Democratic Presidential candidate Bernie Sanders made his rounds on Tuesday at Penn State University. He was noticeably absent from his New York Democratic Primary campaign operation, where he lost hours later to frontrunner Hillary Clinton. Sanders toured downtown State College and even ate at a local Indian restaurant.
The line waiting to see Bernie is long…. pic.twitter.com/Q5xaopoNIo
— Onward State (@OnwardState) April 19, 2016
At around 8am in the morning, the most loyal Sanders supporters began camping outside Rec Hall to hear the leader of the “political revolution” speak. It was clear that most of the people who waited in line were feeling the Bern, but as a right-leaning centrist, I was only Berning up under the hot sun for two and half hours.
While I am a registered Republican, I walked into the rally with an open mind hoping to learn more about Sanders’s policies, listen to some of his supporters, and get a better feel for why Sanders is so popular among members of my generation.
At a quarter after 7pm, Sanders finally took the stage on the Rec Hall floor with a roar of applause and people chanting, “Bernie, Bernie, Bernie.” Unfortunately, while the room was full of his enthusiasm, the policies he laid out remained deficient of any substance, detail, or plan of action.
During the rally, Sanders described his ideas as “big ideas”. They clearly are. Universal healthcare, free public college education, expanded social security, a $15 minimum wage, and of course breaking up the big banks are all “big ideas”. But they will only remain “ideas” and not solutions until Sanders provides a feasible plan for paying for them. Ok, sure, we’ll raise taxes on the 1% and everyone else below them, but even Sanders’s own supporters aren’t willing to pay enough to cover the things he wants.
Enter the next suppressors of the “political revolution”: Congress. At his rally at Penn State, during debates, and at town halls, Sanders fails to ever explain to his supporters how he will get his tax plan passed by a Republican held Congress. Even the slightest increase in taxes would fail instantly and the last time I checked we still have three branches of government. Sanders’s tax plan also remains unsettling among his Democratic colleagues. Even House Minority Leader Nancy Pelosi, explained in a press conference that, “We’re not running on any platform of raising taxes.”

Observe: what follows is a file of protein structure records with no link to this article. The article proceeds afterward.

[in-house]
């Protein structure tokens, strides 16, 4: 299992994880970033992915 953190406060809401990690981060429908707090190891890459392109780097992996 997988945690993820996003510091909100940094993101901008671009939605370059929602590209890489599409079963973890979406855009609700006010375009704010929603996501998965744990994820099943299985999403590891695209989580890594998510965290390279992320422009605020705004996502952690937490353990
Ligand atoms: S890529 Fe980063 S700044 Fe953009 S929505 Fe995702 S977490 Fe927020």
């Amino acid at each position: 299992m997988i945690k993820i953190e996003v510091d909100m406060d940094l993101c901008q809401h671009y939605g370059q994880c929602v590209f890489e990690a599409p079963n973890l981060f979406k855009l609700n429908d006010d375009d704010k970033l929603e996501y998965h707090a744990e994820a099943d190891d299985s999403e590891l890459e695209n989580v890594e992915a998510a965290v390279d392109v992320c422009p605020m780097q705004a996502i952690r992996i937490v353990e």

Many economists and health policy experts have also called into question the feasibility of Sanders’s plans. Paul Krugman, a left-leaning Nobel Prize-winning economist and NY Times Op-Ed columnist, said that Sanders’s single-payer healthcare plan, “Was low-balling costs in an effort to obscure how hard making such a plan would be, and how many currently well-insured people would end up being losers.” It doesn’t end there. Healthcare policy expert and single-payer healthcare plan supporter Kenneth Thorpe, who was even retained by Sanders’s home state legislature twice, called into question Sanders’s idealistic healthcare plan. Thorpe explains in his analysis that Sanders’s single-payer healthcare plan would not only require a 20% hike in taxes, but also leave 71% of families worse off even after taking into account the reduced cost of healthcare and increase in taxes. The Sanders campaign could only respond by calling out Thorpe’s plan as a “total hatchet job.”
Sanders’s biggest appeal among my fellow classmates by far is his free public college education for all plan. We’re all students. Most of us have some form of college debt. We jump at the opportunity to have anything free. But once again, at Sanders’s rallies he never says how we’re going to feasibly pay for it and how we’re all going to get free public college education. His College for All Act relies on a 2-for-1 federal matching program providing that states foot about 33% of the bill and the government pays for the rest. With more and more states reducing funding to higher education, his plan is a non-starter. At best, only a couple states will indulge in Sanders’s dream, but that isn’t “college for all” is it?
Enough is enough. No Republican will pass any of Sanders’s socialist-driven plans. Most Democrats won’t get on board either. Left-leaning economists and policy experts call into question the feasibility of his plans. That leaves us with his supporters, mostly college students – my fellow Penn Staters. The only thing Bernie Sanders was selling during his rally was fiction, hopes, and dreams. Perhaps he is leaving out the painful details and the hard truth on purpose, hoping to energize the same base that Barack Obama did 8 years ago. The only difference was that Obama had the details. He had a plan. Sanders’s plan is A Future to Hope and Dream About rather than one to “Believe In.”